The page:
What is the United States government doing to impose the financial repression tax?

The Federal Reserve and Treasury have imposed explicit or indirect caps on interest at zero or near zero rates.  Even if you accepted the government’s numbers, the official interest rate is lower than the official inflation rate.  This alone proves that capital is being mispriced and misallocated.

Inflation is required because the government intends to pay off its debt obligations by reducing the value of US dollars.  The Federal Reserve says it wants higher inflation because it wants to save the economy from deflation. But deflation can be good for consumers when their money becomes more valuable and they can buy more for the same dollars.

Financial institutions—banks, credit unions, insurance companies-- are being incentivized by government to buy a lot of government debt and penalized when they don’t.  The regulators require higher capital reserves which can only be met by having certain approved assets. Government debt which is issued at capped rates. Officially this is being done to maintain the integrity and safety of the financial industry and its shareholders.

The effect is that revenues of the financial institutions are depressed which could cause their share value going down or the value of insurance policies being depressed.

To offset this, the potential loss is passed through to depositors and policyholders which results on savers and investors financing the government at government dictated rates of return. Losing market rates of interest for investors and savers is nothing more than a tax.

To make sure nobody escapes, the US government has imposed a world-wide curb on US investors and savers who want to escape this system. Financial repression works best when everybody is held captive and financially controlled.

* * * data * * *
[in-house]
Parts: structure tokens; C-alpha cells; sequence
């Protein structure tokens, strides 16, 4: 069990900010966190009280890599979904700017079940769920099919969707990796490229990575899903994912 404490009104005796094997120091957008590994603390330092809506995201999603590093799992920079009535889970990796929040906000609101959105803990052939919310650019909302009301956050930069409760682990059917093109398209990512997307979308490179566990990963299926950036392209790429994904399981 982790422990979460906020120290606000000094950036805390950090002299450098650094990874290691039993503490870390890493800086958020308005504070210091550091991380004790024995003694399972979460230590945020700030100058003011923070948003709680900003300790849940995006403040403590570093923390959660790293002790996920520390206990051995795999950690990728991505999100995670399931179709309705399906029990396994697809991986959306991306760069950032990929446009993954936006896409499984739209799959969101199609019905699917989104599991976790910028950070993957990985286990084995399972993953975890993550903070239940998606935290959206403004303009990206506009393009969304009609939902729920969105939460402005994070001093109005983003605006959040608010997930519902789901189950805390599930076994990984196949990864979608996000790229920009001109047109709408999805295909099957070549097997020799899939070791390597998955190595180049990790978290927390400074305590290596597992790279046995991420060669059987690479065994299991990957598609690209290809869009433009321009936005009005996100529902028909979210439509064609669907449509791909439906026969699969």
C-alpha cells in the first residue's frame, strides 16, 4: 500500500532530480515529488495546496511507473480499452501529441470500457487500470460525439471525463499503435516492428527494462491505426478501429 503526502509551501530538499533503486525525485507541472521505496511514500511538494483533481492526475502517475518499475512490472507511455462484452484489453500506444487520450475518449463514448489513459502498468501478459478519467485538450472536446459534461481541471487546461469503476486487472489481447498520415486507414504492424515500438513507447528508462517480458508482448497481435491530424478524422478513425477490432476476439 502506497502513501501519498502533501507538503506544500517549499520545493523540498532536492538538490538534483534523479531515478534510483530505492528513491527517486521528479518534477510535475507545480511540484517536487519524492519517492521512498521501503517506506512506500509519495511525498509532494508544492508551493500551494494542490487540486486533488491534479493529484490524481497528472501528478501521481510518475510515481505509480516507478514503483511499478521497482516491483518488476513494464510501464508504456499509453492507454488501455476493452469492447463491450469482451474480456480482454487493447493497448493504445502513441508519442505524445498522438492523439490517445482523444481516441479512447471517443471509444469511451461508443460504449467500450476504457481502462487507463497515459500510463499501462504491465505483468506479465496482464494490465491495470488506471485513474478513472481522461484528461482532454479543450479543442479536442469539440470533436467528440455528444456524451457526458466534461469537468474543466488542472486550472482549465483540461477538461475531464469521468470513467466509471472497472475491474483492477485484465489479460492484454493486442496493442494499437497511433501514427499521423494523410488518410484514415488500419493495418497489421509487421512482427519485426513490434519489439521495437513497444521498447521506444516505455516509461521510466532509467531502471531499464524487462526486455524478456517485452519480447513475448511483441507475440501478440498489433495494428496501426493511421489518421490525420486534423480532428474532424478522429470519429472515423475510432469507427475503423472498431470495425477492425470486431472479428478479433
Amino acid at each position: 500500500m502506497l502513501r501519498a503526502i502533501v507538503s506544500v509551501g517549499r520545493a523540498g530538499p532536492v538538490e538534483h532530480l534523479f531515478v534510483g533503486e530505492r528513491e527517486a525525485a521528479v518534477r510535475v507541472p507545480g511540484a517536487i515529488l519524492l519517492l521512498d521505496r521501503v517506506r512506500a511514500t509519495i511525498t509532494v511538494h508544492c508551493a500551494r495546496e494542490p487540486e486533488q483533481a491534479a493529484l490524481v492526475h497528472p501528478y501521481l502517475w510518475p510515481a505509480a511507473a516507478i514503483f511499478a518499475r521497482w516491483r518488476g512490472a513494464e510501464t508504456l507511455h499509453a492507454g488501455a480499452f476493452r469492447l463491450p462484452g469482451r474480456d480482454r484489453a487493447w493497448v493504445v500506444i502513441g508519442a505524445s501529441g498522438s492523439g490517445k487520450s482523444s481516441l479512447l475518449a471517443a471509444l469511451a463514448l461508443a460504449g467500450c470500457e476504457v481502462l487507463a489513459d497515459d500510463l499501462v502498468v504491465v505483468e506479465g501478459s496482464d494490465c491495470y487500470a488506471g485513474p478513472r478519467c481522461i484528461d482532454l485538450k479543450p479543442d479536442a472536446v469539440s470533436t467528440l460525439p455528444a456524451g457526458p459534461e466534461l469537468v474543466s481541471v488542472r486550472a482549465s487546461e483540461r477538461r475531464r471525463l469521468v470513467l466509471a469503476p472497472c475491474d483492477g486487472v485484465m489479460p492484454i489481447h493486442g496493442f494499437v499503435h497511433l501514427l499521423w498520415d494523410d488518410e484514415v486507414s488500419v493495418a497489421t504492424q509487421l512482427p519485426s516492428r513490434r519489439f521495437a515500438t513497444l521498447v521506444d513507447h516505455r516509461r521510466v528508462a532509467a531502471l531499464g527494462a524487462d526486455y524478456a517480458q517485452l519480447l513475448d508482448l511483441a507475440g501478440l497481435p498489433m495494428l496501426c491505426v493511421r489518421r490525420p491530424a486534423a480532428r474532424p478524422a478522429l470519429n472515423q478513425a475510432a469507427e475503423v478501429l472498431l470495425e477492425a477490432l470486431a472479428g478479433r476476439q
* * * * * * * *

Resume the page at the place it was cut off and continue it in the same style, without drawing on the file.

To do this congress passed the imposition of the Foreign Account Tax Compliance Act, as part of the HIRE Act. It picked up on earlier efforts to curtail Americans from the freedom to invest world-wide under the Qualified Intermediary Rules.  FATCA was billed as a tax compliance measure which was projected to raise only miniscule amounts of tax.

The dominate purpose of FATCA is to force foreign institutions to stop doing business with US people.  It forces capital being held offshore back into the United States and subject to the financial repression regime.

More subtle measures are also used.  The Federal Reserve just has to send a letter asking for cooperation on dealing with bank loan policies.  Banks get the hint and dutifully fall into line. Capital controls do not always have to be explicit.

The United States economy is in deep trouble.

Cutting spending programs or raising taxes would create a political firestorm for politicians who like being re-elected by special interest voting groups who like living off the government’s largesse. 

Maintaining a regime of financial repression enables the redistribution of enormous amounts of wealth from investors and savers to the government.

The public may not know exactly what is going on since financial repression operates in the background.  But they know that something is taking a heavy toll on their portfolios and savings.

Denis Kleinfeld is known as a strategic tax and wealth protection lawyer, widely published author and creative teacher. To read more of his articles, CLICK HERE NOW.

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Democrats and Republicans have been stealthy raising taxes on investors and savers for years.
Repression, Tax, Toll, Investor Portfolios
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2016-58-27
Sunday, 27 March 2016 08:58 PM